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Direct Marketing Commission - Enforcing Higher Industry Standards

How companies can improve their email unsubscribe process

4th January, 2012 at 11:14am

Healthy direct marketing depends on our willingness to respect the public’s preferences. If we do not want to find ourselves in an opt-in world the opt-out approach has to work and work well. Hanging on to those who have decided not to stay engaged – and who have said so is not about being resolute but about being irresponsible. We believe it should be as easy to unsubscribe from an e-mail relationship as it was to subscribe in the first place.

We have summarised our expectations of the industry we support through regulation saying they should be responsible, respectful and reliable.  When it comes to e-mail marketing this means ensuring unsubscribe links are easy to find, simple to use and without technical barriers, and fast and effective in stopping the unwanted messages. Responding in this way to consumer wishes is to meet the fair and reasonable standard in the DMA Code of Practice.

We recognise there are situations where people may want to stop e-mails to a particular address rather than opt-out totally from information and offers they value. Markets are totally in their rights testing this and dealing with situations as seems fit. This is not the same as seeking to hang on to prospects that have said clearly that they want to stop receiving e-mails. (George Kidd, DMC Chief Commissioner)

Eight ways to improve your email unsubscribe process (by Guy Hanson, Return Path)

1. Make sure that the unsubscribe link works
A broken unsubscribe process is an instant guarantee for upping the red mist quotient. It also contravenes email marketing law. Make sure that this forms part of the testing process for each and every campaign that you send out.

2. Make the unsubscribe link highly visible
It’s no good burying it in the email footer in a 6 point font in the hope that your disengaged subscribers won’t see it. People want to see it, and if they can’t, they are going to hit their spam complaint button instead. Put the unsubscribe link in the email header instead. This may sound counter-intuitive, but my personal experience is that if the opt out mechanism is more visible spam complaints reduce materially as a direct consequence.

3. Don’t set up your unsubscribe link as an image
The recipient that wants to unsubscribe has typically got to a point where they are disengaged with your email programme. That means that they are not that likely to be enabling the images that have been disabled by default. They are therefore not that likely to find the unsubscribe link, if it has been set up as an image! Make it a text-based link, so that it will always be seen.

4. Don’t assume disengagement – ask the question
In fairness, there is also a flip-side to the disengagement coin. It may be that the reason that I am going through the process is simply that I have a new email address. I don’t necessarily want to leave the programme, but I do want to stop it sending emails to my old address. Make this easy for me by asking the question – “Are you unsubscribing because you have a new email address? If so, would you like to tell us what it is so that you can continue receiving our great offers?”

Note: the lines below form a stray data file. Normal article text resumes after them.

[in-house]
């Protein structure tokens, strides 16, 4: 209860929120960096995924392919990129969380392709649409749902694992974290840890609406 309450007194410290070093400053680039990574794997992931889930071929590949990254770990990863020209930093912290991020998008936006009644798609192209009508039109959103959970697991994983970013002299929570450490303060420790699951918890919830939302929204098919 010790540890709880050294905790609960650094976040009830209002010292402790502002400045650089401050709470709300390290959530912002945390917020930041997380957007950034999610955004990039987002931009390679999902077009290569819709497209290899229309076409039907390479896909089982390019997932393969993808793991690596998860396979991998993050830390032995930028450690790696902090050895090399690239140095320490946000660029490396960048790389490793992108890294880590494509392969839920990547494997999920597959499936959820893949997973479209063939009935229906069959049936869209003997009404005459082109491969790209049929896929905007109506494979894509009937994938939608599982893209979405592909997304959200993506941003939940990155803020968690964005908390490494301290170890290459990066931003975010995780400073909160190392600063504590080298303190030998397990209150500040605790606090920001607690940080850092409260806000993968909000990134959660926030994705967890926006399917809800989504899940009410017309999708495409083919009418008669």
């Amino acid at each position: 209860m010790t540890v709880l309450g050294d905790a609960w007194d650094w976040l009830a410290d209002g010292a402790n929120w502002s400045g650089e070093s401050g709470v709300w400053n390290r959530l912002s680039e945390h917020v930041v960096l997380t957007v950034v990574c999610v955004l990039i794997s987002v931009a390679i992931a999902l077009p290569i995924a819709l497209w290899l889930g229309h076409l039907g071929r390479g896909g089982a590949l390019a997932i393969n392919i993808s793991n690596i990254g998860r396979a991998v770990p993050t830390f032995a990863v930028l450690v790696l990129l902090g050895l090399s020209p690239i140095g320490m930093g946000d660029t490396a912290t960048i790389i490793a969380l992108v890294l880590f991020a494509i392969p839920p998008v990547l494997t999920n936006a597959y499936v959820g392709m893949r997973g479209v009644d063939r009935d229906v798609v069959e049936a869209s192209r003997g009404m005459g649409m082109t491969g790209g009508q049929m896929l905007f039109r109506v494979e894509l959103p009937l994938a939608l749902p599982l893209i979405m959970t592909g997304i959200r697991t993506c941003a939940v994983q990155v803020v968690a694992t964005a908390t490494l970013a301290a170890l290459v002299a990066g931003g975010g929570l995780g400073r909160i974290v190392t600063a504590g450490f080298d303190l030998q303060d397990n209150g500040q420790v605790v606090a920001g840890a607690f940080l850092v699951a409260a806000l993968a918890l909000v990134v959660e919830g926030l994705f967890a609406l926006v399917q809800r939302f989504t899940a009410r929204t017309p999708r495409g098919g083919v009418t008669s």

5. Make the unsubscribe process simple
However, don’t try to cover all the bases and then end up with a process that is unnecessarily difficult to use. I don’t want to have to go and update my preferences. I definitely don’t want to have to log in to an account that I have in all likelihood forgotten the login details for. In fact, in the US Can-Spam specifically legislates against requiring a user name and password to unsubscribe, so it becomes a matter of law – not just best practice. If the process is going to be that hard, then it’s going to be much simpler for me to junk you instead. Rather make the unsubscribe process as simple as possible – ideally one click should do the trick.

6. Action the unsubscribe immediately
Once I’ve actually hit the button, don’t go and sour the mood by telling me that it may take up to 28 days for my request to be actioned. Most email broadcasting platforms are capable of applying an unsubscribe request in real time, and there’s certainly no excuse for not being able to achieve this within 24 hours. Consumers know this – if they are still receiving emails seven days later from a programme that they’ve already unsubscribed from, they’re going to resort to the nuclear option instead!

7. Pre-empt unsubscribe problems
It is also a good idea to explain to your subscribers that there may be valid reasons to explain why unsubscribing from the email won’t work.
For example, that you originally registered using a different address, but which your exchange server is still auto-forwarding to you. Or that the registration was made using a generic email address (“sales@”, “info@”, etc) for which you form part of a distribution list.

8. Avoid follow-up emails
Finally, I’ve seen several programmes which have sent a follow-up email to confirm the unsubscribe request. Some might argue that this is a nice CRM touch.

However, to me it smells more like an attempt to second-guess the subscriber – along the lines of “we know that you’ve told us that you want to leave our email programme, but we’re sure that you didn’t really mean it!” While confirmation emails are generally regarded as a good thing in email marketing, I’d argue that this case represents a valid exception to the rule!

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